Pilot whales seem to have become more frequent guests to Iceland's coastal waters in recent years. Killer whales flee from interactions with pilot whales. These are the findings of a new study by researchers at the University of Iceland, completed in close collaboration with whale watching tour operators around the country. This is the first study of its kind describing the interactions between pilot whales and killer whales in Icelandic coastal waters.The research, which was published this week in the journal Acta Ethologica, is part of Anna Selbmann's PhD project. Anna Selbmann is a biology student at the University of Iceland. She is completing the project under the supervision of Filipa Samarra, a research specialist at the UI Institute of Research Centres in the Westman Islands, Jörundur Svavarsson, professor at the University of Iceland, and Paul Wensveen, a postdoctoral researcher at the University.
Pilot whales are common in the offshore waters around Iceland but little is known about their occurrence in coastal waters. Killer whales, on the other hand, are known to consistently occur in coastal waters but most research has focused on herring grounds and little is known of their occurrence in other parts of Iceland. The aim of the study was to investigate the occurrence of pilot whales and killer whales in coastal waters around Iceland to identify areas where both species co-occurred and describe interactions between the two species. Research in Spanish and Norwegian waters has shown that when these species meet, antagonistic interactions occur. These interactions are very intriguing as killer whales, a species that has no natural predators, consistently avoid pilot whales and sometimes flee at high speed.
Collaboration between a large group of contributors
For this study, scientists at the University of Iceland joined forces with whale watching tour operators from all around Iceland. Data were collected by recording sightings of the two species, from research vessels or whale watching boats but also from Stórhöfði in the Westman Islands, where pilot whales are commonly spotted. All observable interactions between the species were recorded. The data were collected between 2007 and 2020 in six locations around Iceland: the Westman Islands, Faxaflói, Breiðafjörður, Steingrímsfjörður, Eyjafjörður and Skjálfandi.
Besides scientists from the UI Institute of Research Centres in the Westman Islands, the team included researchers and naturalists from the University of Iceland Research Centre in Húsavík; North Sailing and Gentle Giants in Húsavík; Whale Watching Akureyri; Láki Tours and Orca Guardians Iceland in Grundarfjörður; Special Tours and Elding Whale Watching in Reykjavík; and the West Iceland Nature Research Centre in Stykkishólmur.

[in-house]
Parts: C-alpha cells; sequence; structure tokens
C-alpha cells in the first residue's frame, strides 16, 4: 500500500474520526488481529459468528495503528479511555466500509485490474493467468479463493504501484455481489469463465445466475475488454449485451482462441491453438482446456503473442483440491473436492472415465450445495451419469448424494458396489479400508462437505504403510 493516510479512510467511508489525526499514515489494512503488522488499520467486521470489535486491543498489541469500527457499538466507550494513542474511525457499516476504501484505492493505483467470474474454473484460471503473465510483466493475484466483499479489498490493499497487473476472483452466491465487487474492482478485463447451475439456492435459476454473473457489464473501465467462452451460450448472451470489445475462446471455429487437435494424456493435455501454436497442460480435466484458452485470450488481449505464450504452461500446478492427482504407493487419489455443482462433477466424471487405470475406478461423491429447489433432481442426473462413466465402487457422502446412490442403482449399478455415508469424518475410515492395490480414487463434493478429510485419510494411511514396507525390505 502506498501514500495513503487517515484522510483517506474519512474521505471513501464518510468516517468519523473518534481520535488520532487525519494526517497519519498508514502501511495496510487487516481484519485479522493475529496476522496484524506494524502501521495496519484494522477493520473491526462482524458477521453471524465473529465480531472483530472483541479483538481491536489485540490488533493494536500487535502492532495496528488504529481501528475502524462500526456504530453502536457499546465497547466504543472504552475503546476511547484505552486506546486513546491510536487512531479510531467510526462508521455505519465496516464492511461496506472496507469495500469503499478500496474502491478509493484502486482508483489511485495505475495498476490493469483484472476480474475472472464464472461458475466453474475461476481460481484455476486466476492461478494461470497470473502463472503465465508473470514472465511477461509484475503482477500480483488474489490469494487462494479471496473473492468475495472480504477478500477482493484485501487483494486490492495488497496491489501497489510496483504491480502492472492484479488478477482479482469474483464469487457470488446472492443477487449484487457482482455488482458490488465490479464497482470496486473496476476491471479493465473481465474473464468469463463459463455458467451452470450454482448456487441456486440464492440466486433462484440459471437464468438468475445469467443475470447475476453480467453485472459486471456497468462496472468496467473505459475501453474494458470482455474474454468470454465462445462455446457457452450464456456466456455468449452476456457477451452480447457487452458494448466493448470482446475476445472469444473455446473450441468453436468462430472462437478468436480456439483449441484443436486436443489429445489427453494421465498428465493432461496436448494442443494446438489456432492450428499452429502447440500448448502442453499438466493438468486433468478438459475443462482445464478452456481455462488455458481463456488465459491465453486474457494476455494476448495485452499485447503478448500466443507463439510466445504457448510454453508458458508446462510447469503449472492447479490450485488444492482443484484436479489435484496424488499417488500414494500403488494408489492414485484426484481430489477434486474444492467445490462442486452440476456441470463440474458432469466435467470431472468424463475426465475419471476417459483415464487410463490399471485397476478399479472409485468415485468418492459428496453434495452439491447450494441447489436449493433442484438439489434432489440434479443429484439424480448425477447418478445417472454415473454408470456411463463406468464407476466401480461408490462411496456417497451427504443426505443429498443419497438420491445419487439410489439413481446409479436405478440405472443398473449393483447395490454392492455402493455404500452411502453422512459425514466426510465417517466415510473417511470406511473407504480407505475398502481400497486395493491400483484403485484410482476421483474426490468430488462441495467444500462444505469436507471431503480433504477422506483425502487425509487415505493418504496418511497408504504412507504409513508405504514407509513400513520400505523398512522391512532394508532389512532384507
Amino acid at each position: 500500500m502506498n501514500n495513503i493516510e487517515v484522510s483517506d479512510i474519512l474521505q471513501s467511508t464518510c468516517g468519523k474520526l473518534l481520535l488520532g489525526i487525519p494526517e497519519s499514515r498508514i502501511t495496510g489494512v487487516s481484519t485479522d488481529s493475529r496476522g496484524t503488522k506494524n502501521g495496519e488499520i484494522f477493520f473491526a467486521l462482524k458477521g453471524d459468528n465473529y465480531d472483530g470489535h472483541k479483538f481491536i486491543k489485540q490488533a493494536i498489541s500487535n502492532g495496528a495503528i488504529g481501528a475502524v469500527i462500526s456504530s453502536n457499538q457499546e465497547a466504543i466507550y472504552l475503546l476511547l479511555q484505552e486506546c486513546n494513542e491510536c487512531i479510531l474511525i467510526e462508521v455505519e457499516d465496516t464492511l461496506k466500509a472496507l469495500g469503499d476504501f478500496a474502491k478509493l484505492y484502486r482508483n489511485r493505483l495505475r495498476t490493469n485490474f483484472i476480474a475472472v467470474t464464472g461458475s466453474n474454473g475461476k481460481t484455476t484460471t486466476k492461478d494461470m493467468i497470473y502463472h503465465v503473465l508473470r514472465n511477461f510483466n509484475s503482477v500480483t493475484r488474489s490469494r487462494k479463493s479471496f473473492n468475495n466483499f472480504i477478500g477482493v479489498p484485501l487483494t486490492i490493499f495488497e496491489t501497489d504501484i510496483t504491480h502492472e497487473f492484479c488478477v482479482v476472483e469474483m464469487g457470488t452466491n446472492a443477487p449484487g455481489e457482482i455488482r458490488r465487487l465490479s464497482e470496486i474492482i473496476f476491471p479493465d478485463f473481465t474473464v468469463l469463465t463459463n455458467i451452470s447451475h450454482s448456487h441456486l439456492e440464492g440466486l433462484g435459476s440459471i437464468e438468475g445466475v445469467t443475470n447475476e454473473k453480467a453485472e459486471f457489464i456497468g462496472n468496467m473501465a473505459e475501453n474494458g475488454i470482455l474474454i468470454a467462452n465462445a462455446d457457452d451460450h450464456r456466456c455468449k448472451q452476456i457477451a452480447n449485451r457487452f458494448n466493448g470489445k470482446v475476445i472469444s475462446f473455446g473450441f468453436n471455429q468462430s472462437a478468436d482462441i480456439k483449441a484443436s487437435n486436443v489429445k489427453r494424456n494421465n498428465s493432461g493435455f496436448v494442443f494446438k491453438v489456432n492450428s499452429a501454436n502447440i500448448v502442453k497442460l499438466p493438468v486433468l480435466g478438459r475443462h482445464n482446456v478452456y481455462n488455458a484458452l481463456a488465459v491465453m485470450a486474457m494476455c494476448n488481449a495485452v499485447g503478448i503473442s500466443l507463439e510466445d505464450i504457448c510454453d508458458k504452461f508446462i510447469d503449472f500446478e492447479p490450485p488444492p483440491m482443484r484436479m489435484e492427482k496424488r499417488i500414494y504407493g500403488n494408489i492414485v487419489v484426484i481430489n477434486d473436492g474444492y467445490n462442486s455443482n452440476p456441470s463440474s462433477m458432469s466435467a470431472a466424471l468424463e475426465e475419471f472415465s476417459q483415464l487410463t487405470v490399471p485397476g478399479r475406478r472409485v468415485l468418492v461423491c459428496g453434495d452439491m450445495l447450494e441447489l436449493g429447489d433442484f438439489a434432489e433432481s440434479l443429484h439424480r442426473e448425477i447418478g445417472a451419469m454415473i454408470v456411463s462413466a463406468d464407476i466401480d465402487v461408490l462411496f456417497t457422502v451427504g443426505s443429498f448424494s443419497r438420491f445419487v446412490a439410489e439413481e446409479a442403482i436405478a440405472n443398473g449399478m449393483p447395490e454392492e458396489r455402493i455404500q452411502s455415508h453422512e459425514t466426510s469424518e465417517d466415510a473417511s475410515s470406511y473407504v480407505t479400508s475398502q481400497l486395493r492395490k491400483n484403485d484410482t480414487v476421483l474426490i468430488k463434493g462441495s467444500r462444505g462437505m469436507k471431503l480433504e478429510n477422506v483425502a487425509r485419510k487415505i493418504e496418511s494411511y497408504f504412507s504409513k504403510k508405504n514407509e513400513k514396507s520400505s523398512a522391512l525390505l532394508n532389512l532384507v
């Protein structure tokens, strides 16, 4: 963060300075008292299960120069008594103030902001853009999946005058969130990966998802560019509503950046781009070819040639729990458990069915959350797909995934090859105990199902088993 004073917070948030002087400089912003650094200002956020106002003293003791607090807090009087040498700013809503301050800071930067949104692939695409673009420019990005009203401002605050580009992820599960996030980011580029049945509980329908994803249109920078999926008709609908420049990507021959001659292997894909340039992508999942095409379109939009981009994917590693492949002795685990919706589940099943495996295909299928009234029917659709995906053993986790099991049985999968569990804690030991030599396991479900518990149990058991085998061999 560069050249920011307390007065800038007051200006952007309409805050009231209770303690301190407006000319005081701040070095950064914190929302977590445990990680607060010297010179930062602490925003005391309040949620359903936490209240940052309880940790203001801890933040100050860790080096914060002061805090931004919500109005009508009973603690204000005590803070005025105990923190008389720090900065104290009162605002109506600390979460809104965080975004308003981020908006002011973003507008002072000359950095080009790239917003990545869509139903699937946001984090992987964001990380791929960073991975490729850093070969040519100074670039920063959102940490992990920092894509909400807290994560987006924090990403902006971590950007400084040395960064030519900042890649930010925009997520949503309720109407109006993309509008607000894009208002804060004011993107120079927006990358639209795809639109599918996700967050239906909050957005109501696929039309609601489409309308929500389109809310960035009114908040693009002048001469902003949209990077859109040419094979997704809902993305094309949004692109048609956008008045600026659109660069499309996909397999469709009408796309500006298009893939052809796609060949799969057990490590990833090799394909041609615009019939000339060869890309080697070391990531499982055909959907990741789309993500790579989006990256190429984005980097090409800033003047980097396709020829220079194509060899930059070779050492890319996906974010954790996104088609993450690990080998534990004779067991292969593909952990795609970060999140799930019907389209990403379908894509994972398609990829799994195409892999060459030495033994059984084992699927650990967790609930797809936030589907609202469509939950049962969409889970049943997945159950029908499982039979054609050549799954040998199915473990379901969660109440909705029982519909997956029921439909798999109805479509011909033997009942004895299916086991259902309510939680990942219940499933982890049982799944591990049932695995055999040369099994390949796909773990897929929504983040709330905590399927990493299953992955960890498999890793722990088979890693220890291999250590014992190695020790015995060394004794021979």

"The interactions between pilot and killer whales could affect the killer whales' energy gains and expenditure, for example if they need to avoid pilot whales at high speed or abandon feeding events. We need further research to better understand the implications," says Anna Selbmann, PhD student in biology and the first author of the study.
Pilot whales becoming more common around Iceland
The research revealed that pilot whales were only encountered in summer and that they were becoming more common in Icelandic coastal waters, particularly in the south of the country. They were most commonly sighted in the Westman Islands, Breiðafjörður and Steingrímsfjörður. Killer whales, however, were encountered year-round. Occurrence varied between seasons and locations, but they were regularly spotted in the Westman Islands in the summer and Breiðafjörður during winter and spring.
Interactions between the species were most commonly observed in the Westman Islands and Breiðafjörður, on 70% of days when both species were seen simultaneously. In all interactions, pilot whales moved towards killer whales, who generally fled. Pilot whales typically approached killer whales at high speed and in about a third of the interactions high-speed chases ensued with both species porpoising, which is when the whale's head breaks the surface and the animal leaps forward at a high speed.
Research in Iceland and elswere show that killer whales, at the top of the food chain, avoid interactions with pilot whales and often flee from them at a high speed. IMAGE/Curt Hansson.
These are important findings because they show that the distribution of pilot whales may be changing. Increased interaction between pilot whales and other species could have significant impact on those species. "These interactions could affect the killer whales' energy gains and expenditure, for example if they need to avoid pilot whales at high speed or abandon feeding events. We need further research to better understand the implications," says Anna Selbmann, PhD student in biology and the first author of the study.
The reasons for potential changes in pilot whale occurrence in Icelandic coastal waters are unknown, but the scientists point out that their findings about interactions between the two species substantiate previous research in Norway and Spain. "However, our study shows that killer whale responses to pilot whale approaches can vary, indicating that these interactions are more complex than previously described. There is a need to better understand the ecology and biology of pilot whales occurring in Iceland to find out why these possible changes in distribution are occurring, as well as what impacts these changes will have in the Icelandic marine ecosystem," says Filipa Samarra, research specialist at the UI Institute of Research Centres in the Westman Islands and corresponding author of the study.